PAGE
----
We Got Breached from RingZer0team.com

This challenge was a SQL injection attack on a mysql server. It was interesting to see since it was able to extract data from the database while only knowing if a query returns true or false. It works by using MID() to get a letter from the query returned and then converting to ascii code with ORD(), and comparing to a guess from the attacker. This lets the attacker know if the char is above or below the current guess. Once one char is found, then the attacker moves to the next char.


When you first look at the pcap, you can see that it has a lot of HTTP traffic. If the HTTP stream is followed for one of the requests, you can see SQL queries being built.


SQL queries themselves are not suspicious, but this one is querying INFORMATION_SCHEMA.SCHEMATA which is a table in mysql that contains table information.

To see only the server’s responses in Wireshark the filter “http && ip.src==” can be used. The server responds with “User id: “ + user_input + (“was found” or “was not found”). The attacker builds a SQL query to start mapping the database by using queries the resolve to true or false. The attacker uses distinct to group the table names together, and then starts guessing the name for each table. First finding the length of the schema_name returned, and then starting to guess the actual name.


The returns for the first char of the length of row one schema_name were:

char > 51 was not found
char > 48 was found
char > 49 was not found

This means the char is greater than 48, but not greater than 49, so char is 49. 49 is 1 when converted to ascii. If done for the second char you get 8, which means the schema_name is 18 chars long. The attacker can now guess the chars in the actual name.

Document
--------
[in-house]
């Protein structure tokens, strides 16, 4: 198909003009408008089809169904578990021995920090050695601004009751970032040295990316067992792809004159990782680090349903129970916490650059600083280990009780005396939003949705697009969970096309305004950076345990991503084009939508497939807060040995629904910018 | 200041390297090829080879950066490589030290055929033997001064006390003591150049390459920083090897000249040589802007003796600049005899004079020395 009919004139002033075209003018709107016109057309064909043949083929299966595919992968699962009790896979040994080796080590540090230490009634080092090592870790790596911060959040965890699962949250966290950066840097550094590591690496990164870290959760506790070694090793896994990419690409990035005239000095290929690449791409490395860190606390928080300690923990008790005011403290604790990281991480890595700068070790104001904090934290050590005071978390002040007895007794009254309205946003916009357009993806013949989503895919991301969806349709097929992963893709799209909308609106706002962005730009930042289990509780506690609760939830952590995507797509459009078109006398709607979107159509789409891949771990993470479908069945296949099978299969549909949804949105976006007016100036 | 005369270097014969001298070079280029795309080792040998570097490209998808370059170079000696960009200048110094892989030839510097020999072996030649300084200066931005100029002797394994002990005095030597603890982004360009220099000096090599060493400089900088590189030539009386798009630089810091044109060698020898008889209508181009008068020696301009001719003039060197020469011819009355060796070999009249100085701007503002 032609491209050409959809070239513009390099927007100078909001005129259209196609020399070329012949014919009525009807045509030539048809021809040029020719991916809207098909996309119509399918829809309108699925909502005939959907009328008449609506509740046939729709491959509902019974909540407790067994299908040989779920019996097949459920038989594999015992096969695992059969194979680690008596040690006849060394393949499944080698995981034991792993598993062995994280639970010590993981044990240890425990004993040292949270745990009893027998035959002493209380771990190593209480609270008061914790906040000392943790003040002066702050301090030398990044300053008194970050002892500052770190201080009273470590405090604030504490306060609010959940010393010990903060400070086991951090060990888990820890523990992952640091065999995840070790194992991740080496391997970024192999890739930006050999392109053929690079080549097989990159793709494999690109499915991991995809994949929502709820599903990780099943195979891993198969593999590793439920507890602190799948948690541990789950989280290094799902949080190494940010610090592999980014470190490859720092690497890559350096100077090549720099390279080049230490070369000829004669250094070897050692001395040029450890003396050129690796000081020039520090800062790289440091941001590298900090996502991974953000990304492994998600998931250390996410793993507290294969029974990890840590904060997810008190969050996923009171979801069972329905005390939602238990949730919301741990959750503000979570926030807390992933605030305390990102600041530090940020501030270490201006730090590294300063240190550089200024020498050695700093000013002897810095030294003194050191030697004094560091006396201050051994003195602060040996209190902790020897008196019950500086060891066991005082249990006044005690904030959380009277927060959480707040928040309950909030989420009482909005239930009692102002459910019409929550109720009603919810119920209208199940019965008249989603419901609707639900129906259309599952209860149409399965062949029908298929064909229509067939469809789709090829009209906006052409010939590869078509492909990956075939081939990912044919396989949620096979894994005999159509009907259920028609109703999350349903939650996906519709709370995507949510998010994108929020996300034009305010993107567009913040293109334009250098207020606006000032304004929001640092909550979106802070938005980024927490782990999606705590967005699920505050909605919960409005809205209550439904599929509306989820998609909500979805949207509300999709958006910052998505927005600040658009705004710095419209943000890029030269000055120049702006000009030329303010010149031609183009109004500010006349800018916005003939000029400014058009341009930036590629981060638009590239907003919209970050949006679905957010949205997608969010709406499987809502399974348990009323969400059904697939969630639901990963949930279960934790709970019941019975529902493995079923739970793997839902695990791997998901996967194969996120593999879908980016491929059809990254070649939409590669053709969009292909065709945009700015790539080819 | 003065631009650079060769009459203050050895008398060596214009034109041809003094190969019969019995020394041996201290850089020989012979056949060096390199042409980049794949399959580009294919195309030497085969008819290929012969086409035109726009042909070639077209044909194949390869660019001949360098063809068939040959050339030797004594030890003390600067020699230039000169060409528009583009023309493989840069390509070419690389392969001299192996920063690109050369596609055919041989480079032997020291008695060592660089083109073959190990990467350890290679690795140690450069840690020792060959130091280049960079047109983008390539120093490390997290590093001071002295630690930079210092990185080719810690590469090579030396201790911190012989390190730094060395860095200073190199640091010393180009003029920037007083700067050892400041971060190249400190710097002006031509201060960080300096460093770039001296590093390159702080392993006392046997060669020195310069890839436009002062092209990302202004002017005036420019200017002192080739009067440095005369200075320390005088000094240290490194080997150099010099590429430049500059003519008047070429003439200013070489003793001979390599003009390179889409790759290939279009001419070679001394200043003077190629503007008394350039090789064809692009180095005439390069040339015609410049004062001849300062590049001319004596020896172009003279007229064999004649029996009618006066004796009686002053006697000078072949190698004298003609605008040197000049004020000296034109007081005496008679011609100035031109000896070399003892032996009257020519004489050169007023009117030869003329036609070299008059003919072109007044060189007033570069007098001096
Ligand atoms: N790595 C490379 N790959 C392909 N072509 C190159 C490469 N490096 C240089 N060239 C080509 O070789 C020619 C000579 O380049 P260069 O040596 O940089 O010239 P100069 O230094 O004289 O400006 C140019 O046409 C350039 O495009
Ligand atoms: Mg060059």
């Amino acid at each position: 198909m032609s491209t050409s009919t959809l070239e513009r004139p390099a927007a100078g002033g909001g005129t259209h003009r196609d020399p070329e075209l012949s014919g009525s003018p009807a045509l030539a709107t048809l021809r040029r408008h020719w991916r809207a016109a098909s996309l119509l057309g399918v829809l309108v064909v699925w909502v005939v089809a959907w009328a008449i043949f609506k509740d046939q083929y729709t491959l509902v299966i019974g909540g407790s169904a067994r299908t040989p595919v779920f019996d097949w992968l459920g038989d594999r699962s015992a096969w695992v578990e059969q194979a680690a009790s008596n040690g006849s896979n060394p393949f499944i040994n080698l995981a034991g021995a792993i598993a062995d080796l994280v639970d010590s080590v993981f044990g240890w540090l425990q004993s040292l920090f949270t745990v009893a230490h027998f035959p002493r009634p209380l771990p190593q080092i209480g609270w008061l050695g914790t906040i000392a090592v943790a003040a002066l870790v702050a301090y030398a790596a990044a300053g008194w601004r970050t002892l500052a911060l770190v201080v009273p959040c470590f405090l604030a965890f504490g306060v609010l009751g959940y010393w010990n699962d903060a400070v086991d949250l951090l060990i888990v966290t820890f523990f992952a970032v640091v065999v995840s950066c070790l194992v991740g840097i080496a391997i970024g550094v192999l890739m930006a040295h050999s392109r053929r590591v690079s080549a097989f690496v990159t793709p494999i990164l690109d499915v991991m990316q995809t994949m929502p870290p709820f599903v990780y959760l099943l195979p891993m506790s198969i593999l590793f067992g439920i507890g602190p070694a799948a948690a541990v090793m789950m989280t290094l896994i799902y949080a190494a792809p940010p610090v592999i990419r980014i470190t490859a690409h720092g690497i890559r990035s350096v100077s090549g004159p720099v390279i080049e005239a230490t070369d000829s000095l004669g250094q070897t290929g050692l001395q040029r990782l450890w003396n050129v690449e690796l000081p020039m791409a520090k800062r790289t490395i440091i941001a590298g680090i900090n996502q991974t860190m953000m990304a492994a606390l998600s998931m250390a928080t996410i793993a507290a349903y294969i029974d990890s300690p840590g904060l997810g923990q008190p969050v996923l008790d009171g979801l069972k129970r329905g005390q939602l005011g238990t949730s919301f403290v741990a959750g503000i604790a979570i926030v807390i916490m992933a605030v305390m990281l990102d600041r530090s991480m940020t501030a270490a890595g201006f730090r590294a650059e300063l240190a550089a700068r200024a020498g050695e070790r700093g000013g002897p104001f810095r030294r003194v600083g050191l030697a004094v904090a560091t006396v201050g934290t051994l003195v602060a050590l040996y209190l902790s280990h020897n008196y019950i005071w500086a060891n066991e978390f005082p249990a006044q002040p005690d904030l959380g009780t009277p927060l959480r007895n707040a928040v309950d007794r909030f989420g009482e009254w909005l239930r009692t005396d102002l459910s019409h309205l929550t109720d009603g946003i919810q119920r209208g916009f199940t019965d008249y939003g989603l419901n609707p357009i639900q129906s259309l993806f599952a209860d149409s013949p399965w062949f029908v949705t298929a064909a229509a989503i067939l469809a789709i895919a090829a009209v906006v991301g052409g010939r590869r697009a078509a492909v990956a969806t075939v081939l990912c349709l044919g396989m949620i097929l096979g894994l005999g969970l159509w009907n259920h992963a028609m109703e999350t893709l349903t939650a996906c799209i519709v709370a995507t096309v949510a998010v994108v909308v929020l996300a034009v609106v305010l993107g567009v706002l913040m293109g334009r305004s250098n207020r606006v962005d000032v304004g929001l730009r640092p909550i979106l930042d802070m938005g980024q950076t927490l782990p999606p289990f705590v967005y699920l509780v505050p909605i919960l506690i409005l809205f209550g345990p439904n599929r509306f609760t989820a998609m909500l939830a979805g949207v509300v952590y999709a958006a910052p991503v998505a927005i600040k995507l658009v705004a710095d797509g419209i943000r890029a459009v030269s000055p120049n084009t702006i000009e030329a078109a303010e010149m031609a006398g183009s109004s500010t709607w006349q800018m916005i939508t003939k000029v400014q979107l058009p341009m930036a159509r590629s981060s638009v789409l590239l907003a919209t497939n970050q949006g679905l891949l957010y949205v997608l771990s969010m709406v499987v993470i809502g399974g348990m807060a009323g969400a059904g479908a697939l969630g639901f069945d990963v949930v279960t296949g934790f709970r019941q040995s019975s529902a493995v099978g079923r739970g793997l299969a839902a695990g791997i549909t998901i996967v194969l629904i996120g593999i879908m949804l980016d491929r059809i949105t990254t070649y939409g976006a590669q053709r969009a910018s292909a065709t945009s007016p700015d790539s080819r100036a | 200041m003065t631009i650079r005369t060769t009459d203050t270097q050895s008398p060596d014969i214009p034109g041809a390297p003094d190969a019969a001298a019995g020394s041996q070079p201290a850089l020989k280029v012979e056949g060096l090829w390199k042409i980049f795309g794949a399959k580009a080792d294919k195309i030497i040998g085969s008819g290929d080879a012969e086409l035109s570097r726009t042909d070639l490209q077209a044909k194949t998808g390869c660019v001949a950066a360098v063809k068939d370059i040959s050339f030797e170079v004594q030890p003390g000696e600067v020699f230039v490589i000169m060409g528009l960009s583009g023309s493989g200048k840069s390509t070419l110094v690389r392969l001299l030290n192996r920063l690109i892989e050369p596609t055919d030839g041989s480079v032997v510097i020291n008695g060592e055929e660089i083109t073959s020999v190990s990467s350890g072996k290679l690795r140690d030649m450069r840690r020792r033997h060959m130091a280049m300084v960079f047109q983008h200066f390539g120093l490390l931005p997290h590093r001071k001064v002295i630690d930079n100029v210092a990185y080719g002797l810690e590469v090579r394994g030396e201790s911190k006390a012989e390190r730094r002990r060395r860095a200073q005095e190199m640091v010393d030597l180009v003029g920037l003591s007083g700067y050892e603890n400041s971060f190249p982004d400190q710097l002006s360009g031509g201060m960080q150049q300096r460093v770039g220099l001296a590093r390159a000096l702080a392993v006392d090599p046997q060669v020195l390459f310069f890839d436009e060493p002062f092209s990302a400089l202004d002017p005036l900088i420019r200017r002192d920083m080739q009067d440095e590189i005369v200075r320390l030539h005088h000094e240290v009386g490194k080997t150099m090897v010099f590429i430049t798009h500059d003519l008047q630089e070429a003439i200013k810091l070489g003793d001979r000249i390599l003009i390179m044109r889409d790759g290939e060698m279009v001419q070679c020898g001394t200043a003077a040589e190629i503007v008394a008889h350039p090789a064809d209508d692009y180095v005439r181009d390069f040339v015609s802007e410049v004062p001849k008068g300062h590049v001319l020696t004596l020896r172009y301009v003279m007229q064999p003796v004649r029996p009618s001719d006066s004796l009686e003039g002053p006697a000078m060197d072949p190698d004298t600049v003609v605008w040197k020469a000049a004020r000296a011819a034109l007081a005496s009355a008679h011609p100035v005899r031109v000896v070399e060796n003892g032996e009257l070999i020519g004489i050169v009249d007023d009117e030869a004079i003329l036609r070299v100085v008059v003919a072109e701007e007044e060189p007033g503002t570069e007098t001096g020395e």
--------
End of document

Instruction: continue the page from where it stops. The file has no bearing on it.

The attacker can then repeat this process again for each row in INFORMATION_SCHEMA.SCHEMATA. He will now have the names of the tables in the database, and determine which is of interest to him. In packet 3846, the attacker starts querying INFORMATION_SCHEMA.TABLES, which contains column names for tables, for the table chart_db.

After finding the column name, the attacker then starts querying the chart_db table for the value in the column flag.

The quickest way to find out what the flag value is from the pcap, is to export the HTTP objects. You can then take advantage of what the attacker has done, and use sort and grep to find that name quickly.


After exporting HTTP objects for the responses for the flag, run the following:

strings http_objects/* > flag_pcap.txt
sort flag_pcap.txt > flag_data_sorted.txt
cat flag_data_sorted.txt | grep ,X, | grep not (where X is the char you want)

This will show you the smallest value that was not found, which is the value that the char is. If you want to verify this you can reverse sort flag_pcap.txt, and then grep for first value found. This will be the value right below the answer.

To automate the process the following bash can be run, after you know the length of the flag: for i in $(seq 1 37); do cat flag_data_sorted.txt | grep ,$i, | grep not -m 1; done


Written on January 6, 2018